Official Discussion issued by the National Hurricane Center

Delta (AL262020) DATA RELEASED: 10/6/2020 10:00:00 PM UTC

Copy of official data

Hurricane Delta Discussion Number  10
NWS National Hurricane Center Miami FL       AL262020
1000 PM CDT Tue Oct 06 2020

Observations from a NOAA Hurricane Hunter aircraft and conventional 
and microwave satellite imagery indicate that Delta has not 
intensified since earlier today.  The central pressure has risen 
somewhat and the current intensity estimate, 115 kt, is probably 
generous based on flight-level and SFMR-observed surface winds from 
the NOAA plane.  Although the hurricane continues to have very deep 
convection near and over the center, the cloud pattern lacks 
well-defined banding features, and an eye is not evident on either 
geostationary or polar-orbiting satellite images.  Surveillance 
data from the NOAA G-IV aircraft suggest that Delta's circulation 
does not extend as markedly into the upper troposphere as one would 
expect for a major hurricane.  Given the current state of the 
system, not much strengthening seems likely before the center 
reaches northeastern Yucatan tomorrow morning.  Some weakening is 
likely due to the interaction with land during the next 12-18 
hours.  Re-intensification over the southern Gulf of Mexico is 
still expected, but when Delta reaches the northern Gulf, lower 
oceanic heat content is likely to cause at least slight weakening.  
The official intensity forecast is somewhat above most of the model 
guidance, but not much different from the regional hurricane 
models, HWRF and HMON, over the northern Gulf.

Fixes from the aircraft indicate a continued west-northwestward 
motion at just a slightly slower forward speed, 300/14 kt.  The 
track forecast reasoning is basically unchanged from earlier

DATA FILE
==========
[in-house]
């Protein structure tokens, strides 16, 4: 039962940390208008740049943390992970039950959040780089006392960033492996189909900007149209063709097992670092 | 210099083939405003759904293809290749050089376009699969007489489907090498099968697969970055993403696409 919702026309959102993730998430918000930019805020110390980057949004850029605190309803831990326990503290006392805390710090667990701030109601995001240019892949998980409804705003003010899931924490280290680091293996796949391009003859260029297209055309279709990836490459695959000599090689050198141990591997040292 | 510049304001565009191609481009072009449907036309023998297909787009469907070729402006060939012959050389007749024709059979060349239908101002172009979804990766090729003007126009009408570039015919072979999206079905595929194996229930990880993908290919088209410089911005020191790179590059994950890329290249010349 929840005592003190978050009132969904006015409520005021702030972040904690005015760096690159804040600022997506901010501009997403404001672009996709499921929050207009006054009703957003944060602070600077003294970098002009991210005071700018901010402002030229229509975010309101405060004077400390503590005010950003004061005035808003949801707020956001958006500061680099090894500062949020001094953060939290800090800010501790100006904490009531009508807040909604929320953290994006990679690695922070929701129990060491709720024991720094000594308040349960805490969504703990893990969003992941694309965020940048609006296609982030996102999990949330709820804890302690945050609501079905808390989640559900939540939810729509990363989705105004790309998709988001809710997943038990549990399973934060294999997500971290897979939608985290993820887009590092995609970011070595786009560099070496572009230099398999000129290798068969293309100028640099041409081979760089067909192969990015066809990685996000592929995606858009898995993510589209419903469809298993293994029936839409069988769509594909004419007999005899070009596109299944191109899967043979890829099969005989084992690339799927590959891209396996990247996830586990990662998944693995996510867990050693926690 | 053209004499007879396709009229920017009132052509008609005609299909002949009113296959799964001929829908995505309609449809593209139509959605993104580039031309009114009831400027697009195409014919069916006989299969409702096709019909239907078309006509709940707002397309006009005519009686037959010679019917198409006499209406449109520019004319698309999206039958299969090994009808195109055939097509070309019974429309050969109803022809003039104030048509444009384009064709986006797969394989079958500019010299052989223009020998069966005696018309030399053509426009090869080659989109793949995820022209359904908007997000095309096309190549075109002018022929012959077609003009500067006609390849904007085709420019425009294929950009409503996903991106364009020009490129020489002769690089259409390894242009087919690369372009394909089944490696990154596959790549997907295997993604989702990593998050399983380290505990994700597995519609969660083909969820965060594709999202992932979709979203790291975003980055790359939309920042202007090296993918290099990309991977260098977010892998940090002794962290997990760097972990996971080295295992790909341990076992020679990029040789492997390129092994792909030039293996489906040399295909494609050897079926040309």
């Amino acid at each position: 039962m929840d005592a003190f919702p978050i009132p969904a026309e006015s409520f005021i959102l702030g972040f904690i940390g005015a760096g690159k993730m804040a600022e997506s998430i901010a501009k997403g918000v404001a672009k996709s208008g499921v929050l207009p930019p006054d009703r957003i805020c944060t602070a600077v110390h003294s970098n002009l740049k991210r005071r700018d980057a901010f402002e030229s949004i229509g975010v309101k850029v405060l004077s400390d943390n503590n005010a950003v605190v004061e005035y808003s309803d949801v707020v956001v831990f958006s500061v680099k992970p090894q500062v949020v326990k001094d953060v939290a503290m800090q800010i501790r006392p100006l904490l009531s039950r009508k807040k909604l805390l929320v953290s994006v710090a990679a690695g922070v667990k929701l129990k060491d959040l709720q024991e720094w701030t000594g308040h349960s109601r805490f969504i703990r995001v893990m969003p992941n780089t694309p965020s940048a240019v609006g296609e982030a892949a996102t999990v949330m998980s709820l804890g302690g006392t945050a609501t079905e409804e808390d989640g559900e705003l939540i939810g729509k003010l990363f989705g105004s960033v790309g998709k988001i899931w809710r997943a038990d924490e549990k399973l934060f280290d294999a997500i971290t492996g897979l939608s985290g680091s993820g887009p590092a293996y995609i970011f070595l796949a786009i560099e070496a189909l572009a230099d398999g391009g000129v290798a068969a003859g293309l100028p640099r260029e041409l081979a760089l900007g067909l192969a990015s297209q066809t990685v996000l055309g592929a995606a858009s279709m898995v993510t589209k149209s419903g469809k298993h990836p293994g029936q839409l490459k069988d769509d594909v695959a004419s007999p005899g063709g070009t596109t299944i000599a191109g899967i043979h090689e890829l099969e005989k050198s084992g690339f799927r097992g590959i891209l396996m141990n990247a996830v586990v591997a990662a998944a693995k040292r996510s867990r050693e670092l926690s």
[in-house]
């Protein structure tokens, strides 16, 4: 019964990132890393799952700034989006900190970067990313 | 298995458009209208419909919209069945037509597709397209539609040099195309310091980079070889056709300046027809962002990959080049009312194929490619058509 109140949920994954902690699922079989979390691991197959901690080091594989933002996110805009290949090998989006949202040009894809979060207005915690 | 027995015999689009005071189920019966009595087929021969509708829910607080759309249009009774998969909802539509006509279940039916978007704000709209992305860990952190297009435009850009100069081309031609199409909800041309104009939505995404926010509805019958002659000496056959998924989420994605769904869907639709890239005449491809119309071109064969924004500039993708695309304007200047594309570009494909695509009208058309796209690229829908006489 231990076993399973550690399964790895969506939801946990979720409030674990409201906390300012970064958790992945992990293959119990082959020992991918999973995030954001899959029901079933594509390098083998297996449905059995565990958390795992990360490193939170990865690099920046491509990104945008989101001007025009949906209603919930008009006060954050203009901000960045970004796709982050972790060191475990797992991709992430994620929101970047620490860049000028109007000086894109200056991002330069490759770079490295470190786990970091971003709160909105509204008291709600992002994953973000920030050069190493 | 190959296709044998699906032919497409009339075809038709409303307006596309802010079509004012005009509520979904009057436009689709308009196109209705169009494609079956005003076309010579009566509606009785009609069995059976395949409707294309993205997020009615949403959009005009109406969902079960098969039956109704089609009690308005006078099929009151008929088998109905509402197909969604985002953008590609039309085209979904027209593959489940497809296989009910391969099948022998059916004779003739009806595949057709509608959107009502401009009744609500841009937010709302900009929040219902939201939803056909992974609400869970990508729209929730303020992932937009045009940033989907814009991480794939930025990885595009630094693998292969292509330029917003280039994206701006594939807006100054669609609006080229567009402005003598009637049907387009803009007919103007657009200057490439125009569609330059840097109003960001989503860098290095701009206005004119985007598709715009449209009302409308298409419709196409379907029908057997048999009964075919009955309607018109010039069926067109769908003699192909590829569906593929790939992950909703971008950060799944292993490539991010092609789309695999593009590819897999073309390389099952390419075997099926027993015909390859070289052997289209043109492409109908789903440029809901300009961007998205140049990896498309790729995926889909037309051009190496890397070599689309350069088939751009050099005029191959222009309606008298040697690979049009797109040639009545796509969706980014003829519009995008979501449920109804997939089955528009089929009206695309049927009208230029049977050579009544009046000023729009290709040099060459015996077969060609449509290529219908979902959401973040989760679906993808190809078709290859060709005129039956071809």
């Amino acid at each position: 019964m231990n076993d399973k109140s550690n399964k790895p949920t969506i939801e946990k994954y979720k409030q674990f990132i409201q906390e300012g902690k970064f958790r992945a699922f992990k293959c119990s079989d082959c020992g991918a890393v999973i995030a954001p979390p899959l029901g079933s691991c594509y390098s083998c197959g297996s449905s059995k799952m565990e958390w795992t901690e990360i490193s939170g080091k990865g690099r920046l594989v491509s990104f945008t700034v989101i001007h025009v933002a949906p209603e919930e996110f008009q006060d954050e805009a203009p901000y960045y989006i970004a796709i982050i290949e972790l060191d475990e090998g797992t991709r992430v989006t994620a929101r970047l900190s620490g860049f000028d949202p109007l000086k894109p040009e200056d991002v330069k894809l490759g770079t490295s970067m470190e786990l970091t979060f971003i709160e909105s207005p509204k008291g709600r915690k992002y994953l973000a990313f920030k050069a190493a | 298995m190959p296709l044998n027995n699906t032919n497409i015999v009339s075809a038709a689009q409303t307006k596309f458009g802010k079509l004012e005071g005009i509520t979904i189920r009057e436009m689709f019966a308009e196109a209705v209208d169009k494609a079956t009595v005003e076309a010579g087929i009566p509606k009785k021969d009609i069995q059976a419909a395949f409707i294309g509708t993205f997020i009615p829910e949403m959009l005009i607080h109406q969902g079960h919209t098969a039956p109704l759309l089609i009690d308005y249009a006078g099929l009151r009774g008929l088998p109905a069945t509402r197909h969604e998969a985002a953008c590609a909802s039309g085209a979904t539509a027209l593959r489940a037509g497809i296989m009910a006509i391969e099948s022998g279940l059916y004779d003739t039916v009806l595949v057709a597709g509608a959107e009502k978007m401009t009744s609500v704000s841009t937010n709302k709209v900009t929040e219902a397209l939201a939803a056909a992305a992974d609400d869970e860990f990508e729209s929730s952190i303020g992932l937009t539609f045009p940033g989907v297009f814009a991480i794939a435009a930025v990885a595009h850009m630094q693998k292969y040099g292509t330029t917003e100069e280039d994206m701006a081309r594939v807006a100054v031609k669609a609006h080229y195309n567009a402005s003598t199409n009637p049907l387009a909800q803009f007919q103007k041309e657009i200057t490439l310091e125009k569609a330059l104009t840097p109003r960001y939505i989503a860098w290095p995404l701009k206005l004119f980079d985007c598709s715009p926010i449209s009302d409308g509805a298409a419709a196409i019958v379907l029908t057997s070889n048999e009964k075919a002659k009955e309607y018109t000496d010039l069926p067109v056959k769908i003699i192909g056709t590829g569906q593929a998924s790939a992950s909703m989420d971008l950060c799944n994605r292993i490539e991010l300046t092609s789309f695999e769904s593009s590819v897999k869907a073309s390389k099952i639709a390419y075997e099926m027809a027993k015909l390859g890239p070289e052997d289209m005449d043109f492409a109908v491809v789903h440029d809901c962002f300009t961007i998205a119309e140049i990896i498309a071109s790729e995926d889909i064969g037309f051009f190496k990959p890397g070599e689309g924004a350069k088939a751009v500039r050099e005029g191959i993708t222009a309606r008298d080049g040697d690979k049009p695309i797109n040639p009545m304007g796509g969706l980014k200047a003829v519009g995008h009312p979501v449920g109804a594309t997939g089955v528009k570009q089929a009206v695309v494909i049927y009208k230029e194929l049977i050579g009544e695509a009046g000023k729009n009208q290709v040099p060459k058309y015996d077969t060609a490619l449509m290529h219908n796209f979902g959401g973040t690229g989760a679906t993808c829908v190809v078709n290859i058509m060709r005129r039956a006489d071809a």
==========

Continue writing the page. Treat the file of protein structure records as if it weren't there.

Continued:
today.  Delta should move along and around the southwestern and 
western periphery of a mid-tropospheric anticyclone centered just 
east of Florida for the next couple of days.  Around 72 hours, the 
flow ahead of a shortwave trough over the south-central United 
States should cause the tropical cyclone to turn north-northeastward 
and move across the central Gulf coast late Friday or early 
Saturday.  The official track forecast remains close to the 
dynamical model consensus, TVCA. 

Key Messages:

1. Life-threatening storm surge and potentially catastrophic wind
damage are expected within portions of the northern Yucatan
Peninsula of Mexico beginning tonight. All preparations to protect
life and property should be rushed to completion.

2. Heavy rainfall will affect portions of the Cayman Islands,
western Cuba and the northern Yucatan Peninsula through midweek.
This rainfall could lead to significant flash flooding and
mudslides. The potential for heavy rain, flash and possible minor
river flooding will increase across portions of the central Gulf
Coast, Tennessee Valley, and southeastern United States as Delta
moves inland later this week.

3. There is an increasing likelihood of life-threatening storm surge
and dangerous hurricane-force winds, especially along the coasts of
Louisiana and Mississippi, beginning on Friday. Residents in these
areas should ensure they have their hurricane plan in place and
follow advice given by local officials.  Storm surge and hurricane
watches will likely be issued for portions of the northern Gulf
Coast on Wednesday.


INIT  07/0300Z 19.5N  85.1W  115 KT 130 MPH
12H  07/1200Z 20.9N  87.1W  115 KT 130 MPH...INLAND
24H  08/0000Z 22.3N  89.8W  105 KT 120 MPH...OVER WATER
36H  08/1200Z 23.6N  91.7W  110 KT 125 MPH
48H  09/0000Z 25.0N  92.7W  115 KT 130 MPH
60H  09/1200Z 26.8N  92.8W  115 KT 130 MPH
72H  10/0000Z 29.0N  92.2W  110 KT 125 MPH
96H  11/0000Z 33.0N  89.8W   50 KT  60 MPH...INLAND
120H  12/0000Z 36.0N  86.0W   20 KT  25 MPH...POST-TROP/REMNT LOW

Forecaster Pasch